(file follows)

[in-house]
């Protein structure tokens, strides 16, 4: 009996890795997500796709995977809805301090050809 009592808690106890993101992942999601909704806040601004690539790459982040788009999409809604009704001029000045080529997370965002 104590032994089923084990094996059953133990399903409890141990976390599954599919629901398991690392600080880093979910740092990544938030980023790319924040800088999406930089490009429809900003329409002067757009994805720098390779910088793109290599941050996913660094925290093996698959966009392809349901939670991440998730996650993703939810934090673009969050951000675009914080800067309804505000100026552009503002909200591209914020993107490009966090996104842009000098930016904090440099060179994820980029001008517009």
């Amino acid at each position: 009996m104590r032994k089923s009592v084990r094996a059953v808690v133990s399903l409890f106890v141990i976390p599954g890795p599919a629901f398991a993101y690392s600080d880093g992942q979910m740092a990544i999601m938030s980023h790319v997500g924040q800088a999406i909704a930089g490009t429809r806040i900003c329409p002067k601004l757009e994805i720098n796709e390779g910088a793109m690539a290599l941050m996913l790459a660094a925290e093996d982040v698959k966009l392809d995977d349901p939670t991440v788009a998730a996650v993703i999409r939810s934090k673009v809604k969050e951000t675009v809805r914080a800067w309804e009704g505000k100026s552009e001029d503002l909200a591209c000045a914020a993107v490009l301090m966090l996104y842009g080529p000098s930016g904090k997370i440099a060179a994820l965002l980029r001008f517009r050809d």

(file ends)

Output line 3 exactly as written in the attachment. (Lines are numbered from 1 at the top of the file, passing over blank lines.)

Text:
């Amino acid at each position: 009996m104590r032994k089923s009592v084990r094996a059953v808690v133990s399903l409890f106890v141990i976390p599954g890795p599919a629901f398991a993101y690392s600080d880093g992942q979910m740092a990544i999601m938030s980023h790319v997500g924040q800088a999406i909704a930089g490009t429809r806040i900003c329409p002067k601004l757009e994805i720098n796709e390779g910088a793109m690539a290599l941050m996913l790459a660094a925290e093996d982040v698959k966009l392809d995977d349901p939670t991440v788009a998730a996650v993703i999409r939810s934090k673009v809604k969050e951000t675009v809805r914080a800067w309804e009704g505000k100026s552009e001029d503002l909200a591209c000045a914020a993107v490009l301090m966090l996104y842009g080529p000098s930016g904090k997370i440099a060179a994820l965002l980029r001008f517009r050809d």